Travis and I spent our last evening in Paris with Khoasimodo, Bailey, and one very special lady – La dame de fer, “The Iron Lady.” As the most visited paid monument in the world, the Lady drew us to her as she does millions of visitors each year. A trip to Paris just wouldn’t be complete without a visit to its most iconic landmark – the Eiffel Tower.
Most folks are at least somewhat familiar with the Eiffel Tower’s history. Built for the 1889 World Fair, the event was held to commemorate the 100th anniversary of the French Revolution. After its completion, the rights to the tower were given to Gustave Eiffel – the primary civil engineer and architect who worked on the project. Use of the tower was granted to him for just 20 years, allowing him to charge admission for entry and to recoup a portion of the money he’d poured into the project.
Had it not been for our lack of planning, this would likely still be the extent of our knowledge of the tower. Since we’d neglected to buy tickets online with sufficient advance notice, regular tickets were sold out for the entire month – with the exception of a single midnight slot – by the time I looked online a couple of weeks before our trip. All four of us wanted to see the tower and the city by night but also wanted to be at the top to watch the sun set, so we decided to book a guided tour instead. After searching the Paris Visitor’s Bureau website, I found a promising guided tour, paid online, and a few minutes later the tickets were in my email inbox. Easy Parcheesi!
Arriving early, our group of four waited near the bust of Gustave Eiffel for our 7 pm tour to start. Since our guide was a bit late, we had plenty of time to walk around and admire the incredible infrastructure of the tower from underneath.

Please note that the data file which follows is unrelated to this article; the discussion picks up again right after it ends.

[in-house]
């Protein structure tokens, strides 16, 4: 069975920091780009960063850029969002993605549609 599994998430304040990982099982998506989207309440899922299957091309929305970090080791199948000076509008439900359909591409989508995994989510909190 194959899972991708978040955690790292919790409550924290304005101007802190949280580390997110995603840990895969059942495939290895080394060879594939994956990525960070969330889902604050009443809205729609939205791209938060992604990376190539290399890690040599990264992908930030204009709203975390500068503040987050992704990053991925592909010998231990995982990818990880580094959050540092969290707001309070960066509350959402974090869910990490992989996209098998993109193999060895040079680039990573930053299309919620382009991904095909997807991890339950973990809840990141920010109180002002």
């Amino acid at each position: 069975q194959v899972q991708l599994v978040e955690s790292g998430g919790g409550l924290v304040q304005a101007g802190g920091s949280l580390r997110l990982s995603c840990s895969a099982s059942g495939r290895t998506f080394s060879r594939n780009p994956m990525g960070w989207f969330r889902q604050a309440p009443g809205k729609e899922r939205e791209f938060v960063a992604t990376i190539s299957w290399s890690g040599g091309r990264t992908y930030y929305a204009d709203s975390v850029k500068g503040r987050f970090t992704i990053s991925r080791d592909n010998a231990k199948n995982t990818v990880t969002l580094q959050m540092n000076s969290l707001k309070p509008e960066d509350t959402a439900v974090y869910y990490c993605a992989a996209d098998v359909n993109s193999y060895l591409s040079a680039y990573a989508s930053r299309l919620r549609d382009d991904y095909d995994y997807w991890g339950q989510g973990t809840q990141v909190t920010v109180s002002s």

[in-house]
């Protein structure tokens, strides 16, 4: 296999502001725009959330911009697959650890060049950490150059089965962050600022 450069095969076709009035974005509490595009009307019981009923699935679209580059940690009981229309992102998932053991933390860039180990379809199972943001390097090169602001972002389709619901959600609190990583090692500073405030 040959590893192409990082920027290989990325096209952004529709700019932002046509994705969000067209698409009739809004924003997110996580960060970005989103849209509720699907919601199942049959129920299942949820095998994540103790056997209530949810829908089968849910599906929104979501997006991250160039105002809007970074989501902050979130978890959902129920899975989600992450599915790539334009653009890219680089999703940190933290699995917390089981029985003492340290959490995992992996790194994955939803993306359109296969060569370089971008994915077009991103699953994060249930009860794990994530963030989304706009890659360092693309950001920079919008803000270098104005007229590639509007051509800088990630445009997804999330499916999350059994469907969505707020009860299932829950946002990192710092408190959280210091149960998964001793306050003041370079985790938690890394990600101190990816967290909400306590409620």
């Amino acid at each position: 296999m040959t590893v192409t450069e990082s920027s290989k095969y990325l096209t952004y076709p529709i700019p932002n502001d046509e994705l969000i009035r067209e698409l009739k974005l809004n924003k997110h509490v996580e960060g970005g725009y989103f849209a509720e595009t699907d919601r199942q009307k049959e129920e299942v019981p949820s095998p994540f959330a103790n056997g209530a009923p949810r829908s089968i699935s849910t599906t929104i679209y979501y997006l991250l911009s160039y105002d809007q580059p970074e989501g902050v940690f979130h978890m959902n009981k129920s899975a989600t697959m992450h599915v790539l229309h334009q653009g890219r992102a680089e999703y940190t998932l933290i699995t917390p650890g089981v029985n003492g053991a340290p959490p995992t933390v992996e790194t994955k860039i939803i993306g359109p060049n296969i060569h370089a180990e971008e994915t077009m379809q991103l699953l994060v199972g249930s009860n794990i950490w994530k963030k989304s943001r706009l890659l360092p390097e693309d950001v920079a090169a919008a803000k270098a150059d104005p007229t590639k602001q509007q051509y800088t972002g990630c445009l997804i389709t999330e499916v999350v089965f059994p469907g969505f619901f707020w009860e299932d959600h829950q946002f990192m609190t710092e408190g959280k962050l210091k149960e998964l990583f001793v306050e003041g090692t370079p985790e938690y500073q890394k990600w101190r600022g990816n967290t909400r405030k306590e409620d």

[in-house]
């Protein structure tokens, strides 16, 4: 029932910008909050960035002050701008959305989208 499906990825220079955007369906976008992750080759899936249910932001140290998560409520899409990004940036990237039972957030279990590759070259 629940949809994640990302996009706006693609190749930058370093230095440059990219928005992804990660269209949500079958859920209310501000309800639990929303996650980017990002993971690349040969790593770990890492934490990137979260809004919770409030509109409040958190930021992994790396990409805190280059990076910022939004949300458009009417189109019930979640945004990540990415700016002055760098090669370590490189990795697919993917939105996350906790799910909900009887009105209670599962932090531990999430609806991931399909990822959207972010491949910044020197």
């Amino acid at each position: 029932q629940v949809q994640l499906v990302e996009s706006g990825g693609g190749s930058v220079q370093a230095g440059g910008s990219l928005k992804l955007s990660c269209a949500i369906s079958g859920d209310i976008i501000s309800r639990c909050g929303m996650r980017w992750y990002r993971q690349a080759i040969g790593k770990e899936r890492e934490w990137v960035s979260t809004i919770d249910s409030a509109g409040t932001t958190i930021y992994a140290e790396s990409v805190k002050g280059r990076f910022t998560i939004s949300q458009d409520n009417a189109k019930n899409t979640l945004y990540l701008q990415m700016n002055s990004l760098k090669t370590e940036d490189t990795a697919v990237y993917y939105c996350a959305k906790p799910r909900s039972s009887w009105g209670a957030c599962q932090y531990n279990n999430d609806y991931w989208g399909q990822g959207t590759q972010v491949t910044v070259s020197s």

When our tour guide showed up, he led us away from the tower to a locked above-ground cage. Leading us down into the depths, we spent the next 20 minutes or so in the bunker beneath the Champs de Mars – the long, rectangular grassy field stretched out beneath the tower.
While we looked at old photos on the walls, our guide explained why the tower hadn’t been dismantled in 1909 as was planned. Saved by Gustave Eiffel’s foresight and dedication to scientific research, world events, and the building’s excessive height, the tallest building in the world at the time, the tower was put into use as a radio antenna. Massive cables were installed, which were housed in the bunker beneath the Champs de Mars where we were standing. We were allowed to poke our heads into the now-empty tunnels for the cables to hear our voices echo. In 1898, the world’s first radio transmission was sent from the Eiffel Tower to the Panthéon 4 km distant. By 1909, the tower was in use to send telegraphs and would become a critical asset to the French military in intercepting German transmissions during WWI.
And to think that some folks were viciously opposed to the tower. Before it was even built, several hundred artists banded together to write a letter condemning the project.
We, writers, painters, sculptors, architects and passionate devotees of the hitherto untouched beauty of Paris, protest with all our strength, with all our indignation in the name of slighted French taste, against the erection …of this useless and monstrous Eiffel Tower … To bring our arguments home, imagine for a moment a giddy, ridiculous tower dominating Paris like a gigantic black smokestack, crushing under its barbaric bulk Notre Dame, the Tour Saint-Jacques, the Louvre, the Dome of les Invalides, the Arc de Triomphe, all of our humiliated monuments will disappear in this ghastly dream. And for twenty years … we shall see stretching like a blot of ink the hateful shadow of the hateful column of bolted sheet metal.
Such contempt, just believing it would blight their skyline for the next 20 years. Imagine how opposed they would have been had they known it would become a permanent landmark. If only they could see it now!
Wrapping up our visit under the Champ de Mars, we headed to the main entrance to the Tower, falling into line to pass through a tight security checkpoint with metal detectors. Having seen a box at the entrance where metal objects were being confiscated – scissors, locks, pocket knives – Travis ducked away for a few minutes to stash his pocket knife in a hidden place in the bushes. [Spoiler alert for GoT fans!] A man has no pocket knife like a girl has no name.